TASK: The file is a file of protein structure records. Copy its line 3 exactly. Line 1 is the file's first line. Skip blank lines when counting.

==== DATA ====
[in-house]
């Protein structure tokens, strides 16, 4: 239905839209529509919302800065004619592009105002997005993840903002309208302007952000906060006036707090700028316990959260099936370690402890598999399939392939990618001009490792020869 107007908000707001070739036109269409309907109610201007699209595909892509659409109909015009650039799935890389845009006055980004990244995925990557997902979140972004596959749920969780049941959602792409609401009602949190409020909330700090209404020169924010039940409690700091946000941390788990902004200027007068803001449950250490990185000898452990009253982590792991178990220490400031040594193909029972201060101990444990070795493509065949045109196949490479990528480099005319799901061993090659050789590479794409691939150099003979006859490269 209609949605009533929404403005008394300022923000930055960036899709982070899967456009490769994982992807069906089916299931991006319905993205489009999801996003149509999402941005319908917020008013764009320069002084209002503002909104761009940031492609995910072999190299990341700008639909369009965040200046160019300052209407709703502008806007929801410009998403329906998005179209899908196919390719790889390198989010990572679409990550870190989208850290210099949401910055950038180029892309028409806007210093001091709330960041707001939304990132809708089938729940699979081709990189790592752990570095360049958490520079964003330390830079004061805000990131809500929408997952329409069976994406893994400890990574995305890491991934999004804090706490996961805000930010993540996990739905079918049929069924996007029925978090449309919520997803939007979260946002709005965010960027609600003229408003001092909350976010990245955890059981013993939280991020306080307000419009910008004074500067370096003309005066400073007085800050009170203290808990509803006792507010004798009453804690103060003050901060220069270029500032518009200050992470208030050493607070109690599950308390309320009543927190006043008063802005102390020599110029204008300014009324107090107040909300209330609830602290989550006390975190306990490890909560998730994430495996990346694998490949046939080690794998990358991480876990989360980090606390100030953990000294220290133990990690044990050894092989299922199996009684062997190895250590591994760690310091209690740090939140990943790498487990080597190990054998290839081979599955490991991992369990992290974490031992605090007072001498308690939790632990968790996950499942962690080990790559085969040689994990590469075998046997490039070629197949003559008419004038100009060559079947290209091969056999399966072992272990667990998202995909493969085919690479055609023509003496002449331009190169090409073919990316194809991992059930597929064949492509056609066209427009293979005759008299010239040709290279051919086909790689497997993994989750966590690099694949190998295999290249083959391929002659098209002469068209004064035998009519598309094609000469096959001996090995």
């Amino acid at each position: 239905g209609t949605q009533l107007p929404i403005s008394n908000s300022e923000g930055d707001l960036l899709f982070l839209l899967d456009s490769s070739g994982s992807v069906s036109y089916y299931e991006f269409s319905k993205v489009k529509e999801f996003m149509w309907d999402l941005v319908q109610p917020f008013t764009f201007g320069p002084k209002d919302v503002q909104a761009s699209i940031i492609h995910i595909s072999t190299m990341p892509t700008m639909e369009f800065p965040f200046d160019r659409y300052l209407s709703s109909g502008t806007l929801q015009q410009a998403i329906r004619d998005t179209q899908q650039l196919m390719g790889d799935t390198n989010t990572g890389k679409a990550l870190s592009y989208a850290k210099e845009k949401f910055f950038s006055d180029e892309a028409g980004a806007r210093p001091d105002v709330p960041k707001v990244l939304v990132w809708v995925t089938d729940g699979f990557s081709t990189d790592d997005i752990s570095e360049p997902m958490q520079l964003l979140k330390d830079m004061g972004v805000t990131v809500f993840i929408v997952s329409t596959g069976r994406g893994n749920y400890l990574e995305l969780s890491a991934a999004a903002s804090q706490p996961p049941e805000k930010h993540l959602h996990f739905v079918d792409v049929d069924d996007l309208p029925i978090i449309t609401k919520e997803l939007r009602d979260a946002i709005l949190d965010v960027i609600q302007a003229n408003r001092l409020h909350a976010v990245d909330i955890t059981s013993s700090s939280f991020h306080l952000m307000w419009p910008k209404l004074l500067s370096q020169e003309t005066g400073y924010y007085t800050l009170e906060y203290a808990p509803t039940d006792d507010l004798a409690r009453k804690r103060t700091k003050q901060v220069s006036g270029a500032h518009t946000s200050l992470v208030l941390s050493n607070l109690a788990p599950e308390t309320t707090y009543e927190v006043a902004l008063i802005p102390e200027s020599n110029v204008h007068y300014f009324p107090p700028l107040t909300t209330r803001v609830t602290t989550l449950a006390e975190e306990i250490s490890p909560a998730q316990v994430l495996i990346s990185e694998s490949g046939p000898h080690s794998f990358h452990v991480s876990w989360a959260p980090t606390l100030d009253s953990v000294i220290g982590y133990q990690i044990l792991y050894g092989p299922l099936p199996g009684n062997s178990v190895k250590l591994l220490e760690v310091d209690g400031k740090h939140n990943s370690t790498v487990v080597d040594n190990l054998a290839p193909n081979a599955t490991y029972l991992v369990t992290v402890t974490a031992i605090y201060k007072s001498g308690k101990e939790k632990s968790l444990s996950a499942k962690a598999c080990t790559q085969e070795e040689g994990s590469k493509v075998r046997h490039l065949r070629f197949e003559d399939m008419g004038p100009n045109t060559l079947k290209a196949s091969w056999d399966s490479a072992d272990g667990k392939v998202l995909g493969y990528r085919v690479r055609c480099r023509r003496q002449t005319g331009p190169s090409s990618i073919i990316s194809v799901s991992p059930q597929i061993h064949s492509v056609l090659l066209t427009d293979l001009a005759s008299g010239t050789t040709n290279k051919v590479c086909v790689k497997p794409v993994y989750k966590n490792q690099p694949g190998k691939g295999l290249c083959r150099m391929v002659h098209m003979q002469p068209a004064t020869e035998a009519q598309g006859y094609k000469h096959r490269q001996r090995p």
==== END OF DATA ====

């Amino acid at each position: 239905g209609t949605q009533l107007p929404i403005s008394n908000s300022e923000g930055d707001l960036l899709f982070l839209l899967d456009s490769s070739g994982s992807v069906s036109y089916y299931e991006f269409s319905k993205v489009k529509e999801f996003m149509w309907d999402l941005v319908q109610p917020f008013t764009f201007g320069p002084k209002d919302v503002q909104a761009s699209i940031i492609h995910i595909s072999t190299m990341p892509t700008m639909e369009f800065p965040f200046d160019r659409y300052l209407s709703s109909g502008t806007l929801q015009q410009a998403i329906r004619d998005t179209q899908q650039l196919m390719g790889d799935t390198n989010t990572g890389k679409a990550l870190s592009y989208a850290k210099e845009k949401f910055f950038s006055d180029e892309a028409g980004a806007r210093p001091d105002v709330p960041k707001v990244l939304v990132w809708v995925t089938d729940g699979f990557s081709t990189d790592d997005i752990s570095e360049p997902m958490q520079l964003l979140k330390d830079m004061g972004v805000t990131v809500f993840i929408v997952s329409t596959g069976r994406g893994n749920y400890l990574e995305l969780s890491a991934a999004a903002s804090q706490p996961p049941e805000k930010h993540l959602h996990f739905v079918d792409v049929d069924d996007l309208p029925i978090i449309t609401k919520e997803l939007r009602d979260a946002i709005l949190d965010v960027i609600q302007a003229n408003r001092l409020h909350a976010v990245d909330i955890t059981s013993s700090s939280f991020h306080l952000m307000w419009p910008k209404l004074l500067s370096q020169e003309t005066g400073y924010y007085t800050l009170e906060y203290a808990p509803t039940d006792d507010l004798a409690r009453k804690r103060t700091k003050q901060v220069s006036g270029a500032h518009t946000s200050l992470v208030l941390s050493n607070l109690a788990p599950e308390t309320t707090y009543e927190v006043a902004l008063i802005p102390e200027s020599n110029v204008h007068y300014f009324p107090p700028l107040t909300t209330r803001v609830t602290t989550l449950a006390e975190e306990i250490s490890p909560a998730q316990v994430l495996i990346s990185e694998s490949g046939p000898h080690s794998f990358h452990v991480s876990w989360a959260p980090t606390l100030d009253s953990v000294i220290g982590y133990q990690i044990l792991y050894g092989p299922l099936p199996g009684n062997s178990v190895k250590l591994l220490e760690v310091d209690g400031k740090h939140n990943s370690t790498v487990v080597d040594n190990l054998a290839p193909n081979a599955t490991y029972l991992v369990t992290v402890t974490a031992i605090y201060k007072s001498g308690k101990e939790k632990s968790l444990s996950a499942k962690a598999c080990t790559q085969e070795e040689g994990s590469k493509v075998r046997h490039l065949r070629f197949e003559d399939m008419g004038p100009n045109t060559l079947k290209a196949s091969w056999d399966s490479a072992d272990g667990k392939v998202l995909g493969y990528r085919v690479r055609c480099r023509r003496q002449t005319g331009p190169s090409s990618i073919i990316s194809v799901s991992p059930q597929i061993h064949s492509v056609l090659l066209t427009d293979l001009a005759s008299g010239t050789t040709n290279k051919v590479c086909v790689k497997p794409v993994y989750k966590n490792q690099p694949g190998k691939g295999l290249c083959r150099m391929v002659h098209m003979q002469p068209a004064t020869e035998a009519q598309g006859y094609k000469h096959r490269q001996r090995p």